As that beautiful old hymn put it:
On the mount of crucifixion Fountains opened deep and wide
Through the floodgates of God's mercy Flowed a vast and gracious tide

Grace and love, like mighty rivers Poured incessant from above
And Heaven's peace and perfect justice Kissed a guilty world in love.

And above all that is what God is saying to you.   You are far more flawed and messed up than you dare admit.   But you are infinitely more loved than you dare dream.   And if you listen, every word of this book proclaims that truth.   And if you listen, you will become humbler and bolder at the same time, as you realize how far you have fallen away, and how far God came to bring you home.  And as you see that grace, you will pray for everyone, even your enemies, as you realize how God prayed for you when you were his enemy.   And in that grace, you will come with confidence, knowing that God’s righteous love has covered everything for you.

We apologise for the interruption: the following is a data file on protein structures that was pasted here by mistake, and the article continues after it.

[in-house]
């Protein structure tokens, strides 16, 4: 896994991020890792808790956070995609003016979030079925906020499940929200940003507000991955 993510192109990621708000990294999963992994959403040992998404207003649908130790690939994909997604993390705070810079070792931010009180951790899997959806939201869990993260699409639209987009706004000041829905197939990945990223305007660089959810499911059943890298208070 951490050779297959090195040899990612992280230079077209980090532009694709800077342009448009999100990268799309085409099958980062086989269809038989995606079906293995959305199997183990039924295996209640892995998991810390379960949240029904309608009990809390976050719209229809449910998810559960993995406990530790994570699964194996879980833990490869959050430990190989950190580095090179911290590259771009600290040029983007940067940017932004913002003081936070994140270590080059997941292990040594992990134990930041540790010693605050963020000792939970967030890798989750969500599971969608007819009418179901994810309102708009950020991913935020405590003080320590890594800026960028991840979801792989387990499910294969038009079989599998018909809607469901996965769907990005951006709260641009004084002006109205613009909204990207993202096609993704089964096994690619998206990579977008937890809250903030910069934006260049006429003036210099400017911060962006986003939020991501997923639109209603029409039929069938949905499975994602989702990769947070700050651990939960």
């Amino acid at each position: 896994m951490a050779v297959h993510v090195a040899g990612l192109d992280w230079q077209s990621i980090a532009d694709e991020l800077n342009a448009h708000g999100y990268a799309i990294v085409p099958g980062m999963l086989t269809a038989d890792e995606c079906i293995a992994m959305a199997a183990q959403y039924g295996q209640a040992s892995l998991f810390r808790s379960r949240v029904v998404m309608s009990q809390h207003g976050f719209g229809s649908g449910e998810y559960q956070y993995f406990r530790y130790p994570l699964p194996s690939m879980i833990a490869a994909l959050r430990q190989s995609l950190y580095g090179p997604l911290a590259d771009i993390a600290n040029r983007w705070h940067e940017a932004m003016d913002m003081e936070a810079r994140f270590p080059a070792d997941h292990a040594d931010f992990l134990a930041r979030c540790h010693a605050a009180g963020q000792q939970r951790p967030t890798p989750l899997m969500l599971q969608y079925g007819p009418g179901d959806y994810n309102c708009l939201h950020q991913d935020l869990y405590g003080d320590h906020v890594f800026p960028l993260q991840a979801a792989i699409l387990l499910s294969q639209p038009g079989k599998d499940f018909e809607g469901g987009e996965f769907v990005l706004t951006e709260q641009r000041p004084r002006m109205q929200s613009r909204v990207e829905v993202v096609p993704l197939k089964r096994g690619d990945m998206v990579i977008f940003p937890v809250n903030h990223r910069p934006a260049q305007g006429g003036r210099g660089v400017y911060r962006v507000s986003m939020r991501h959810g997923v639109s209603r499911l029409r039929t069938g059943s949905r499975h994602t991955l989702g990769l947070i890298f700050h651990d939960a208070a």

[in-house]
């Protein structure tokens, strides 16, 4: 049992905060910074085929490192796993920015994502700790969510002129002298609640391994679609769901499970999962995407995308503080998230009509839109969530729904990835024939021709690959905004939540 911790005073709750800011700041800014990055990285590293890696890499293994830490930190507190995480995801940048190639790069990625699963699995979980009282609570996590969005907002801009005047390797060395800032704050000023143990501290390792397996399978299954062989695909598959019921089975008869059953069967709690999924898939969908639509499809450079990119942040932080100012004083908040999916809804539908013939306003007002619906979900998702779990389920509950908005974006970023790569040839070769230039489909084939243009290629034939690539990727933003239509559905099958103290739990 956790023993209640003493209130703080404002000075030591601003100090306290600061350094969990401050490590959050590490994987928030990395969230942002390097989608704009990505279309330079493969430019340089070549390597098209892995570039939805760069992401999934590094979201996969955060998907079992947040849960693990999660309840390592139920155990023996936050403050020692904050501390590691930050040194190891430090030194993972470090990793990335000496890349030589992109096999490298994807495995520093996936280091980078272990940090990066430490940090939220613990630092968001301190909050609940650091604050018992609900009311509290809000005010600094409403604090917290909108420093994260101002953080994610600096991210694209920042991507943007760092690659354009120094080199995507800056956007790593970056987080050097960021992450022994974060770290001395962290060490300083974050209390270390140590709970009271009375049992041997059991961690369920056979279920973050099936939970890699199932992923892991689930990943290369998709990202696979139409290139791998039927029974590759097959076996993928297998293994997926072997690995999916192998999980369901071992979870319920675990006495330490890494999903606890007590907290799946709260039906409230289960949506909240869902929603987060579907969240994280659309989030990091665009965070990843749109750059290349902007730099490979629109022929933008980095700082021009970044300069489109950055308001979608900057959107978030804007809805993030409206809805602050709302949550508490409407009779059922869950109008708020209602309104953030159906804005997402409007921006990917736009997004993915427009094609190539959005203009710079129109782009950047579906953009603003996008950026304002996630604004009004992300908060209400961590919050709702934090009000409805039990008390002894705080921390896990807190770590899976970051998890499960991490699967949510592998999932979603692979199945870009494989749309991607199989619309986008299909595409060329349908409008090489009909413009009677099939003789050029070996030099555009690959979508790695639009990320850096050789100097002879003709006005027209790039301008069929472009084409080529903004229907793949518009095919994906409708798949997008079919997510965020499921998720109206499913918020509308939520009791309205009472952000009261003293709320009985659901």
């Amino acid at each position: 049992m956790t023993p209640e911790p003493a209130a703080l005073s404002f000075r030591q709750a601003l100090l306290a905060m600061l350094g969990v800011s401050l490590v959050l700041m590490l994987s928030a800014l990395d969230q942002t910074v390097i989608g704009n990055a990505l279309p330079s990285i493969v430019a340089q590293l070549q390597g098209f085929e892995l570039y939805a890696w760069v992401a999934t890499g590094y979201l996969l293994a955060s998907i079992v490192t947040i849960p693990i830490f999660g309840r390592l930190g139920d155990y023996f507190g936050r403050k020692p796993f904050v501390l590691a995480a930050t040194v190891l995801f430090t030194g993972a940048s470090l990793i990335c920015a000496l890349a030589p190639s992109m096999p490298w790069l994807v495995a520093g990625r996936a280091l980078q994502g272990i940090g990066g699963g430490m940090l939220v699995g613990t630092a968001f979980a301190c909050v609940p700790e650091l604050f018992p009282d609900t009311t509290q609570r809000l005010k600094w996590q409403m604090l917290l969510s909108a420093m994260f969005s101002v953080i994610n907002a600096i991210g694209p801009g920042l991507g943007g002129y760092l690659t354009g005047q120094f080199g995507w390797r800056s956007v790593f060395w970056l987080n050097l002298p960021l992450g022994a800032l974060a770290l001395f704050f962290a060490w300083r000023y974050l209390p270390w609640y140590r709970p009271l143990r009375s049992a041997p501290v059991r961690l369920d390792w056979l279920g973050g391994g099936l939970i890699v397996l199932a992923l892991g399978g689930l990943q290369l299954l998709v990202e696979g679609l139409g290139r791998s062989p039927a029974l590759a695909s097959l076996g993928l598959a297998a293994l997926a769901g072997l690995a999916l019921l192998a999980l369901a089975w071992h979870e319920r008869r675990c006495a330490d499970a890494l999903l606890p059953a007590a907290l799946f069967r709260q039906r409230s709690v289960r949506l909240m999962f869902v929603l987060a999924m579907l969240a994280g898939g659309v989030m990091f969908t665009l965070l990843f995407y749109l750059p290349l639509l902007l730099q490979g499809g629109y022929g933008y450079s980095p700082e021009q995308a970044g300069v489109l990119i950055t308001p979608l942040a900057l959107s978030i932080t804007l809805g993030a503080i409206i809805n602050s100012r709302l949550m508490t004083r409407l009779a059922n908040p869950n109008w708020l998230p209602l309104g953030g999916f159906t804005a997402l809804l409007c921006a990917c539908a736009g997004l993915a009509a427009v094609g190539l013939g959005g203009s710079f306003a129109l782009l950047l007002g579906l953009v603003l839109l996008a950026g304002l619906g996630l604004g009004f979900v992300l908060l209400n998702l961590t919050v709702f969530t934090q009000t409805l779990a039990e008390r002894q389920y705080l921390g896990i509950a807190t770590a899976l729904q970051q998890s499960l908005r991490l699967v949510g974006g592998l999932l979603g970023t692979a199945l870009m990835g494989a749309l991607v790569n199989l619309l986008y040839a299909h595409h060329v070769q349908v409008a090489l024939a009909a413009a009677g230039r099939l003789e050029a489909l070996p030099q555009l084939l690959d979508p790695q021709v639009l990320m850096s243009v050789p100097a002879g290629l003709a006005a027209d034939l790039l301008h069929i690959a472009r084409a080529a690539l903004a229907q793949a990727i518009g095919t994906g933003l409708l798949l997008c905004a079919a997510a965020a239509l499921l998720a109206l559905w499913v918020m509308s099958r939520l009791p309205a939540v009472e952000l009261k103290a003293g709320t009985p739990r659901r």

What gives you the power to pray, to really pray?  Knowing what God has done for you.  Do you know that?  Do you really know it?